Published April 20, 2012 on LawsuitInformation.org
Side effects from Zoloft, a brand name antidepressant in a group of drugs called selective serotonin reuptake inhibitors (SSRIs), may cause life-altering and potentially life-threatening side effects / birth defects for newborns of women who took the drug during pregnancy. If your child has been harmed, contact Carey Danis & Lowe immediately. We represent hundreds of families that have been affected by Zoloft Birth Defects.
If you are looking for a compassionate law firm that is experienced with defective drugs and the adverse effects of Zoloft, contact us. Our PPHN lawyers are investigating the dangers of this drug and the possible link to the birth defect PPHN (Pulmonary Hypertension in Newborns). We are here to answer any questions you may have and help you navigate through the process of filing a Zoloft lawsuit.
Newborns exposed to Zoloft and other SSRIs during the first trimester of pregnancy are at risk of developing several different kinds of side effects (birth defects), including neural tube defects, cleft lip, PPHN side effects, and heart defects. Keep reading to review a complete list of the potentially dangerous side effects caused by Zoloft in newborns.
Neural tube birth defects affect the brain and spinal cord. Also called cleft spine or open spine, it is the underdevelopment of the fetal spinal column (neural tube). In an embryo, this region begins as a flat surface, and about 28 days after conception, the flat region rolls into a tube. Neural tube defects occur when this tube does not close completely, leaving an opening at the skull or vertebrae. Neural tube defects cause paralysis, incontinence, learning difficulties, loss of sensation in parts of the body, developmental delays, lack of coordination, and lack of concentration.
An omphalocele is a birth defect caused by underdeveloped abdominal wall muscles that leaves an opening in the midgut. It causes the intestines and other organs, covered only by a thin sac, to protrude outside of this opening. While the problem can typically be corrected with surgery, many newborns with omphalocele will have additional serious side effects, including heart defects. Some of these side effects can be potentially fatal.
A cleft lip is a birth defect where the lip does not fuse properly during the early stages of fetal development. This side effect is characterized by a vertical fissure in one or both sides of the upper lip causes a number of difficulties, including problems with feeding, missing or malformed teeth, speech and language delay, chronic ear infections, hearing loss, and socialization.
A cleft palate is a birth defect in which the roof of the mouth fails to close completely in utero (at about the 6th to 9th week of pregnancy), and as a result, connects the mouth directly with the nasal cavity. Infants with a cleft palate often struggle with serious complications, including recurring ear infections, hearing loss, feeding difficulties, missing or misaligned teeth, and delays in speech and language development.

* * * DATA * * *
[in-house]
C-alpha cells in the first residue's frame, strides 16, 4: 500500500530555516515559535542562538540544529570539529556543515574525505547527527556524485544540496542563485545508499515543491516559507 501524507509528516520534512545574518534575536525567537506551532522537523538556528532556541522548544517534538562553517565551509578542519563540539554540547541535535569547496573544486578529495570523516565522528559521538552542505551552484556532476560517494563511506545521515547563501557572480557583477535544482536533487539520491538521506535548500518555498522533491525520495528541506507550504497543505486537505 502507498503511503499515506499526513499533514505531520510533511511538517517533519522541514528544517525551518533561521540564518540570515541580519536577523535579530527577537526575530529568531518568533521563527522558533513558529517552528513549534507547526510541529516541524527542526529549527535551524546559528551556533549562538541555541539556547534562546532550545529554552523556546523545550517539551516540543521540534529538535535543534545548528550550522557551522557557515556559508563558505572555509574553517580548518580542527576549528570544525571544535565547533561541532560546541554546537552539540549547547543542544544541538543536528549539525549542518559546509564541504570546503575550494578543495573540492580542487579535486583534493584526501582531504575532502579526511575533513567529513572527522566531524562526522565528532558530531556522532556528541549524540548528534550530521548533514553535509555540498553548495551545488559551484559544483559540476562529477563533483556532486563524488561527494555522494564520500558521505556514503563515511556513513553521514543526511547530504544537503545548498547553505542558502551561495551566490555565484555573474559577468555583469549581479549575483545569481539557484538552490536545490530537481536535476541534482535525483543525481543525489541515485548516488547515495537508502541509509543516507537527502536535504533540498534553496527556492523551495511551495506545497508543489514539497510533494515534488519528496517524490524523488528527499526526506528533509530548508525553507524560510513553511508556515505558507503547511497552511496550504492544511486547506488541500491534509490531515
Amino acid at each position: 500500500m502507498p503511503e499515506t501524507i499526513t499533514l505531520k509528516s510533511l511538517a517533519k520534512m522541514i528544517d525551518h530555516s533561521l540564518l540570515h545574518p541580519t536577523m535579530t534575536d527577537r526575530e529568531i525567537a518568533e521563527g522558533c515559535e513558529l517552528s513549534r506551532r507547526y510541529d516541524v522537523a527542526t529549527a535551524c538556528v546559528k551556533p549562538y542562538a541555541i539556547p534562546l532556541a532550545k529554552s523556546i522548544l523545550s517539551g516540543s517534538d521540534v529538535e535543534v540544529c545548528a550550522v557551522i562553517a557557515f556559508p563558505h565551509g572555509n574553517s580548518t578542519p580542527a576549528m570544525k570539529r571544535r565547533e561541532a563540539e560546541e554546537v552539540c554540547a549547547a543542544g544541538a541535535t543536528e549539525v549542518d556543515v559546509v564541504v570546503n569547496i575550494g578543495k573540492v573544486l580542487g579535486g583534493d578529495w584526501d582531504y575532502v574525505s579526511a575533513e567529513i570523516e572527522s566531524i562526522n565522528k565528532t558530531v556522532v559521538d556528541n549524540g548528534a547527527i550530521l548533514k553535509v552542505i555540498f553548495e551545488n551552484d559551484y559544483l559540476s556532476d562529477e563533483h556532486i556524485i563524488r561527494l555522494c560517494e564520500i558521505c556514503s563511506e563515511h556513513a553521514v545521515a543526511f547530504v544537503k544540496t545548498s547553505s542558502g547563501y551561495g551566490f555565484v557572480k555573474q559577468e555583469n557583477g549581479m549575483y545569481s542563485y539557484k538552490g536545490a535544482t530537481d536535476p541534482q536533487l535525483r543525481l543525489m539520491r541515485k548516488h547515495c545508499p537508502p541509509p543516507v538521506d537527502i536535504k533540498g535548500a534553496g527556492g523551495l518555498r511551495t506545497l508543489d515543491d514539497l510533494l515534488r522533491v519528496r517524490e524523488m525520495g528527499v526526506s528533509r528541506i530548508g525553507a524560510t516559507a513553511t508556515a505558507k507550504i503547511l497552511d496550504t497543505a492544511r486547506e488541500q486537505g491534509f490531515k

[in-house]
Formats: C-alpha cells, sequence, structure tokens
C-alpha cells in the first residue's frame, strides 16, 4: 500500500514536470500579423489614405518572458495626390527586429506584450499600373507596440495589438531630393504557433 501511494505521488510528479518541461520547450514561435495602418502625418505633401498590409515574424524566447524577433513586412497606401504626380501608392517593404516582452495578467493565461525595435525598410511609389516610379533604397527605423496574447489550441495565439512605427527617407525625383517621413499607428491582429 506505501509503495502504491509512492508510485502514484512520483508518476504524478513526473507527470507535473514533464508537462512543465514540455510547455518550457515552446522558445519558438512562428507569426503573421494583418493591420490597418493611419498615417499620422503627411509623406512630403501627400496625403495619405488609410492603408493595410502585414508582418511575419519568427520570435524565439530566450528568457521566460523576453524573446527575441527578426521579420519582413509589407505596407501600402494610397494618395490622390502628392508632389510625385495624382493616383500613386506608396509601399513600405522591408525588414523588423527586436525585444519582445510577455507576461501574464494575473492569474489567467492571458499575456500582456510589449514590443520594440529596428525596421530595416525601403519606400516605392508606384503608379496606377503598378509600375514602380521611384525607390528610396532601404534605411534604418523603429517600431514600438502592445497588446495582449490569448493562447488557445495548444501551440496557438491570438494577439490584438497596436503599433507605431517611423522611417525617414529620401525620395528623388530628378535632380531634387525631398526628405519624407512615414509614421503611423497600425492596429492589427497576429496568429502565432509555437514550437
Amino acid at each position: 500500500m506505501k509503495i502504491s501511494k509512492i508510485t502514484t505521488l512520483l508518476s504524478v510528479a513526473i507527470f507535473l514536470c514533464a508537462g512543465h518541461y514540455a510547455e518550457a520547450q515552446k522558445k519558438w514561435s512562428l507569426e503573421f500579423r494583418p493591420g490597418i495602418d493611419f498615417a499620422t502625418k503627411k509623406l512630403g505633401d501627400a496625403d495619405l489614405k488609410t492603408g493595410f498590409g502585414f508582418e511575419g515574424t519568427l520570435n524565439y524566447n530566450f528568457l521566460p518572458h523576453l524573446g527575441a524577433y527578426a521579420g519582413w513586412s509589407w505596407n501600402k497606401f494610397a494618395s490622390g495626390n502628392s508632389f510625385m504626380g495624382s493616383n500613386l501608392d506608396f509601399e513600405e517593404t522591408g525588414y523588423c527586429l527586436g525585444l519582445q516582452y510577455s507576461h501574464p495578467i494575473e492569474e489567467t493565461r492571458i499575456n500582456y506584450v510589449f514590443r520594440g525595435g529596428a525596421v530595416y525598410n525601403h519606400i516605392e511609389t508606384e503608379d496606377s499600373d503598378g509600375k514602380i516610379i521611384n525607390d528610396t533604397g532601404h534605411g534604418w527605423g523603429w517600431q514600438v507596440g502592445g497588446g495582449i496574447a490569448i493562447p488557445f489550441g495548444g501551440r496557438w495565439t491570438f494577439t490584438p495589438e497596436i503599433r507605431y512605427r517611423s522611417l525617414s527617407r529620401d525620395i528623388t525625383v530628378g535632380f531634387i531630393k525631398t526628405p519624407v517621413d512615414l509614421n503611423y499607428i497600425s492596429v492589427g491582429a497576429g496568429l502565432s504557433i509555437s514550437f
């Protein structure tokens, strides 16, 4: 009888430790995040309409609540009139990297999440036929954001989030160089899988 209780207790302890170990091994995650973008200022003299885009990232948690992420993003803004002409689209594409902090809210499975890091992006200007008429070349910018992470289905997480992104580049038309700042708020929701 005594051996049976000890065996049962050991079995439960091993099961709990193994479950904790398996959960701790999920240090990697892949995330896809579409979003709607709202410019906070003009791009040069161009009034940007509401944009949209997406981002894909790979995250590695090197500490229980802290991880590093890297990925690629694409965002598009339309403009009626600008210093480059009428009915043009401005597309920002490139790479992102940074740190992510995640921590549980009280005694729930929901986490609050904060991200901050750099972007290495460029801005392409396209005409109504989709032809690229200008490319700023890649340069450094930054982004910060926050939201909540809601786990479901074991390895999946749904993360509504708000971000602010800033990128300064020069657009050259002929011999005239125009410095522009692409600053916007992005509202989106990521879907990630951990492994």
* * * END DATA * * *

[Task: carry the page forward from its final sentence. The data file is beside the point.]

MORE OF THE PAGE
Craniosynostosis is a side effect characterized by the premature fusion of an infant’s cranial sutures, the joints between the bones of the skull. The elasticity of the cranium is essential in the skull’s ability to expand in order to accommodate normal brain growth. Because the suture(s) close early, it constricts the growth of the skull (as well as the brain) and results in an abnormally shaped head. Besides irregular appearance, infants with craniosynostosis side effects may also suffer from increased intracranial pressure, seizures, and developmental delays.
Heart defect side effects involve the structure of the heart or the blood vessels surrounding the heart. It can either obstruct blood flow in the heart or cause irregular blood flow through the heart. While some heart defects are minor and require little to no treatment, others are life-threatening and require immediate medical care in order to avoid severe consequences.
Congenital limb defects are side effects characterized by the improper formation of an entire limb, or portion of a limb, in utero. Limb defects can involve the hand, arm, foot, leg, toes or fingers, and can present as undergrowth, overgrowth, complete absence, duplication, webbing, or as a constricting band syndrome (premature rupture of the amniotic sac that causes membranes or bands to entangle the fetus, which cuts off blood flow and tissue growth). One of the most common limb defects is club foot, a side effect in which a child is born with one or both feet smaller than normal and internally rotated at the ankle.
PPHN, or persistent pulmonary hypertension of the newborn, is a side effect that causes high blood pressure in the lungs, which keeps the lungs from relaxing to allow blood to flow through properly. As a result, oxygen does not reach the bloodstream when the child breathes. Even with treatment, an infant with PPHN may continue to receive an insufficient amount of oxygen to his or her vital organs and tissues. This can potentially result in shock, seizures, heart failure, multiple organ failure, and even death.
Anal atresia, also referred to as imperforate anus or anal rectal malformation, is a side effect which can cause the following complications: the opening to the rectum does not properly connect to the colon; the rectum may have openings to the urethra, the bladder, the vagina, penis or scrotum; or the anus may be narrowed or missing. Although most infants with anal atresia make a full recovery after surgery, others may continue to suffer from difficulties like bowel control, constipation, and intestinal blockage. Other affected infants may experience additional side effects, particularly those of the genitals, spine or urinary tract.
References: Pharmaceutical litigation, Zoloft